Uber is telling the world it is ready for restaurants and stores in three cities to start building its one-hour delivery system into their retail operations.

If you're not familiar, the product is called UberRush, and it has been available in San Francisco, New York City, and Chicago on a pilot program for some time now. Some users even see it as an option on their Uber home screen.

On Thursday, Uber announced its UberRush API is going to be available soon for any business that wants to build the service into its app or point-of-sale system. Uber already works with a lot of companies, such as Delivery.com, 1-800-Flowers, and Rent the Runway to offer customers delivery across town. 

Opening UberRush up to a larger ecosystem is a huge step. It means that Uber is confident it will soon be able to provide enough drivers and bicycle messengers in those cities to accommodate all sorts of deliveries--a fur coat, an engagement ring, a box of Kleenex--and will keep expanding to do so. 

"We're hoping that one day through the UberRush API, getting anything in your city will be more affordable and reliable than getting in your car to pick it up yourself," the company said in a press release.

I hopped on the phone this week with Calvin Lee, an Uber product manager who has been working on UberRush. He said testing on the project began two years ago with just a few retailers.

"We were very careful in terms of who we wanted to work with. They represent trusted brands that match the same global footprint Uber has," Lee said.

By last year, Uber was working with a few big retailers, and during the holiday season partnered with Shopify on a campaign for buying last-minute gifts. It offered free one-hour delivery for partners, many of whom were local brands. Today it says it works with thousands of businesses, though many that Uber works directly with, such as such as Google Express, EatStreet, and Olo, power delivery for hundreds of other smaller retailers.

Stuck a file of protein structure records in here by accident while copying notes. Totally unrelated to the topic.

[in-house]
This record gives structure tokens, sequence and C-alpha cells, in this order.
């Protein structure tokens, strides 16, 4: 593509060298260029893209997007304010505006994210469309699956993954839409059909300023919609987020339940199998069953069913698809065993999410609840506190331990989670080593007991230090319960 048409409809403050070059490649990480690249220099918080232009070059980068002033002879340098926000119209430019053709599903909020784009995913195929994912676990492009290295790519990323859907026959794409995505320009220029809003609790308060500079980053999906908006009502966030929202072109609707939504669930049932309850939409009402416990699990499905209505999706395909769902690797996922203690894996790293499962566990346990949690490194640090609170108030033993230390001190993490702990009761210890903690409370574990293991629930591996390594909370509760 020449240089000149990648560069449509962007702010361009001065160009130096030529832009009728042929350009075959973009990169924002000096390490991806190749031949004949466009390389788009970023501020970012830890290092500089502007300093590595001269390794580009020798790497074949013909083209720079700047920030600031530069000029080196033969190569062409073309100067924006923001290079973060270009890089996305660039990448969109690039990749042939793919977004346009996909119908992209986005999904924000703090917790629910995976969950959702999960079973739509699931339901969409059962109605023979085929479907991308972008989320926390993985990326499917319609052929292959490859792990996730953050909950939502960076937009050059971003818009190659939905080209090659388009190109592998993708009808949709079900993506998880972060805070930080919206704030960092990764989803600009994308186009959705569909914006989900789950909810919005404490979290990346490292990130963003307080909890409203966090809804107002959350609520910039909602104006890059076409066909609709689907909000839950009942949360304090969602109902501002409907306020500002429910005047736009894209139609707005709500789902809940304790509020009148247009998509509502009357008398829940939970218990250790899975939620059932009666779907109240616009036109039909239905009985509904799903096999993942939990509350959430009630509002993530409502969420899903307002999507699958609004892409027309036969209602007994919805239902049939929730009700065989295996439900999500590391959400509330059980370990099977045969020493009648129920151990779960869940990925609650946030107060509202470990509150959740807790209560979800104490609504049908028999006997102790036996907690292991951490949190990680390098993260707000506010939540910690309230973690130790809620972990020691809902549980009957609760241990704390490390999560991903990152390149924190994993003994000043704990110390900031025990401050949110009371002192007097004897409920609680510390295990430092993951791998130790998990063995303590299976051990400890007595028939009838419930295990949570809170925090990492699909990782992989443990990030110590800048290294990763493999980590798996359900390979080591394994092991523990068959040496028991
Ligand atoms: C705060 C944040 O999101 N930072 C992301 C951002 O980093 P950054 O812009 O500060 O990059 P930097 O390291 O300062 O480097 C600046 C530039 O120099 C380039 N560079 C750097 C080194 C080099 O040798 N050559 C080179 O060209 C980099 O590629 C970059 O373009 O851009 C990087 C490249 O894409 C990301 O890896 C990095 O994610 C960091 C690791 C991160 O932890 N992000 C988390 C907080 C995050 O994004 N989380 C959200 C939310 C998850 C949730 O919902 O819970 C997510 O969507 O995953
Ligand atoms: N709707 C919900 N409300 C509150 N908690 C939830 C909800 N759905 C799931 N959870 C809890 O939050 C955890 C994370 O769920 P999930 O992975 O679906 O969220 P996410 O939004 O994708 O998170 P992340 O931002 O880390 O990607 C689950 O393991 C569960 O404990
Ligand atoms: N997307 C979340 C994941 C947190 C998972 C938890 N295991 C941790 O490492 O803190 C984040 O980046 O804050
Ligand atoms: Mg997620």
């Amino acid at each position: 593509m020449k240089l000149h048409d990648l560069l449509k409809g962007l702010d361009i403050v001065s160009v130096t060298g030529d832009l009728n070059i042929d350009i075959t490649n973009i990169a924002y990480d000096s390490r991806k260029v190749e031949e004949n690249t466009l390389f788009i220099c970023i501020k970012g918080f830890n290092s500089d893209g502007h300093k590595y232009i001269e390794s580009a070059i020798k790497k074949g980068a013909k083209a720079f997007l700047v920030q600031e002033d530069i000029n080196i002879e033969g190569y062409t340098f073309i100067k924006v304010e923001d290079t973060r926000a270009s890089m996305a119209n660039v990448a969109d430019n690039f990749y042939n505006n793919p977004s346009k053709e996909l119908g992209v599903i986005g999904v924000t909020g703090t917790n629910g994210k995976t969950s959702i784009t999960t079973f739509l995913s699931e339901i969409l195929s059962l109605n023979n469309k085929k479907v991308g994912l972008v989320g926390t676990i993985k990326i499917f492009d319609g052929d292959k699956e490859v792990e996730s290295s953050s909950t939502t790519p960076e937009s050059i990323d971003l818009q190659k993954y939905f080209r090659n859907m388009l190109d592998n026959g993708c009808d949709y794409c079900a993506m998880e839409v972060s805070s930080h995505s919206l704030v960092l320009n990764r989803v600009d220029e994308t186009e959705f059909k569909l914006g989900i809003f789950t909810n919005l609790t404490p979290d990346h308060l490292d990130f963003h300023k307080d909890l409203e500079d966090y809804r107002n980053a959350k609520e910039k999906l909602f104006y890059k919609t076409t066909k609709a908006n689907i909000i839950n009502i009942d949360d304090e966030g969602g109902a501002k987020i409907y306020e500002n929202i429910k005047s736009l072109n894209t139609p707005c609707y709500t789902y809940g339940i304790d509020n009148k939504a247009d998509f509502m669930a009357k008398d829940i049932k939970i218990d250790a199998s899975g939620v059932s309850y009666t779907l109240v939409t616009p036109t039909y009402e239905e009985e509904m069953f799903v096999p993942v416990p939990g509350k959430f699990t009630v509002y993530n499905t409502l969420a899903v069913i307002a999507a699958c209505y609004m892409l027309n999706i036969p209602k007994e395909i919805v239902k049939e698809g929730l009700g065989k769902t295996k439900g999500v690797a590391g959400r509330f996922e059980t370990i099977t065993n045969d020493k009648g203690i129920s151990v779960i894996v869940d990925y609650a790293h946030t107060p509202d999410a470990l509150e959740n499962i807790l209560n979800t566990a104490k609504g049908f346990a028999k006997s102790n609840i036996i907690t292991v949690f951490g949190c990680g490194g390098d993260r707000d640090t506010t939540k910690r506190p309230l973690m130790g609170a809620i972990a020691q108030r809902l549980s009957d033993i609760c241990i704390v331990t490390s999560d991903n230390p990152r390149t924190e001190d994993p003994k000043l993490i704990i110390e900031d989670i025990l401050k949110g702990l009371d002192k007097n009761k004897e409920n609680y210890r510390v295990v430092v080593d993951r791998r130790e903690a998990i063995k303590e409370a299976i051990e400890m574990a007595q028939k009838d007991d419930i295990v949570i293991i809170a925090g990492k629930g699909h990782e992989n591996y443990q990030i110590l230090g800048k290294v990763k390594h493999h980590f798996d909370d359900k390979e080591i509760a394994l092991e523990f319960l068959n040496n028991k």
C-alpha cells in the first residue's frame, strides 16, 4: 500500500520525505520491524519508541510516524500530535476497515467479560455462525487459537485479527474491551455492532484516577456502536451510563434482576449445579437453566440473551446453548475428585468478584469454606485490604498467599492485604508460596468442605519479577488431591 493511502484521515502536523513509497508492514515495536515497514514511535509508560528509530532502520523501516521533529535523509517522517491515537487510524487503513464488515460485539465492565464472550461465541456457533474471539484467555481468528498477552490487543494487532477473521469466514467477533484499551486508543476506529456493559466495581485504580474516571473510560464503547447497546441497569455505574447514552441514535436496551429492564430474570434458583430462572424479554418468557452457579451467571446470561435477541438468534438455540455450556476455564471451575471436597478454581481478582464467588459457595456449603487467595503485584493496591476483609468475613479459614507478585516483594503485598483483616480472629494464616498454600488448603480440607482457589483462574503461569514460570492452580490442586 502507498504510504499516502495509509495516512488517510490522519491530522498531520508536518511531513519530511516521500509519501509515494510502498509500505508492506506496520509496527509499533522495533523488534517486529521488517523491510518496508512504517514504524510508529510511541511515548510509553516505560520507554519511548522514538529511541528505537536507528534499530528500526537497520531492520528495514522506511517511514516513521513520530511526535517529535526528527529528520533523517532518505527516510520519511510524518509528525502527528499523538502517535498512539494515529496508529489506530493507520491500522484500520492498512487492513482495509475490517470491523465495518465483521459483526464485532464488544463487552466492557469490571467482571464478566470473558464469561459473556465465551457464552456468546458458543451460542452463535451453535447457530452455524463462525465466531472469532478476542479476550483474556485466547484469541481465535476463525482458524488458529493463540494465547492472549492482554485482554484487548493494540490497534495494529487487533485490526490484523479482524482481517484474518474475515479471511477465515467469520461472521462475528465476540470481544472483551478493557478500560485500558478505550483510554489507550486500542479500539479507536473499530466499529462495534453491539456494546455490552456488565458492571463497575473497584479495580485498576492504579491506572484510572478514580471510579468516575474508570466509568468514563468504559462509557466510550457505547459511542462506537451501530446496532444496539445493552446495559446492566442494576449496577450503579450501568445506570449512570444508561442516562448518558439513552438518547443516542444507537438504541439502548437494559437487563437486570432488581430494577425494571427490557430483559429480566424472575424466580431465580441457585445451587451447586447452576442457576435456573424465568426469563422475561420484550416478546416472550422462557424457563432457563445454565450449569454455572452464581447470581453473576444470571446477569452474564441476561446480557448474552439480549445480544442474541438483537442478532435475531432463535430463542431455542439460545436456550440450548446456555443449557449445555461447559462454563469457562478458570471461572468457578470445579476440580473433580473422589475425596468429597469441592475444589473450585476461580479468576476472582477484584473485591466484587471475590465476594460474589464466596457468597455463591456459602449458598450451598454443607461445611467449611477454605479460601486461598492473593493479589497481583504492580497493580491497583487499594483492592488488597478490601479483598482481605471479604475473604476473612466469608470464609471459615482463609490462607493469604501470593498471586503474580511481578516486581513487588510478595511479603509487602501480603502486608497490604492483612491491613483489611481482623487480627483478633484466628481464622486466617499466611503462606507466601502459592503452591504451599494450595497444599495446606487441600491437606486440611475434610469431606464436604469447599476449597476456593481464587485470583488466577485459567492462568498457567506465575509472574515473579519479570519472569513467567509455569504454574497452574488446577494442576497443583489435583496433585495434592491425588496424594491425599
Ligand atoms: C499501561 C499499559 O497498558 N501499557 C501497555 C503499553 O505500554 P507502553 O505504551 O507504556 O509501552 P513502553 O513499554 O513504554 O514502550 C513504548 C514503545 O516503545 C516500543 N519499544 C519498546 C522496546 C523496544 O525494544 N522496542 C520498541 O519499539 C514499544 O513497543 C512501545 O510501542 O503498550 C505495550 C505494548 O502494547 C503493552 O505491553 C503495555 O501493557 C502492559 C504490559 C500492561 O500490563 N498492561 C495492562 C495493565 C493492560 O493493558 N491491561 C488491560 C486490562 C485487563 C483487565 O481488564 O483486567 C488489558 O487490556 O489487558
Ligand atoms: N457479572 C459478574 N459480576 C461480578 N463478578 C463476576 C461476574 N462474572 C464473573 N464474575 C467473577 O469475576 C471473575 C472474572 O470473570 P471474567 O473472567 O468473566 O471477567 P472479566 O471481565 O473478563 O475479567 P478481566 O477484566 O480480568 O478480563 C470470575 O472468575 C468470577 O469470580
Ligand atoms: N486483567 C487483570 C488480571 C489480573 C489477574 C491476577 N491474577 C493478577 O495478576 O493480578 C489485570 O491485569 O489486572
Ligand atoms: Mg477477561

"We all have those days when we just can't get out of the house and make it to the store," said Jaron Waldman, the co-founder and chief executive of Curbside, an app that does shopping for its customers at local stores. He said now his customers have more options--either "Curbside pickup or Uber delivery right to the door."

Things didn't start out quite as smoothly as that, though. Uber managed to build partnerships, including with Trade Global, which runs logistics for luxury retailer Cole Haan, when it began its testing two years ago. But it didn't have a technological infrastructure to support actually implementing UberRush. The back end wasn't sophisticated enough to handle dispatch from anything other than individual Uber accounts. 

Would it work? There was no way to know but to test it in a store. So, according to Lee, Uber sent an employee to a Cole Haan location in Manhattan. His job: summon an Uber every time a customer didn't want to carry his new shoes home.

"An employee actually sat in the store with 20 cell phones, and just would request an UberRush," he laughed. "Now we are so glad they can have a real customer experience and have it integrated into their own systems."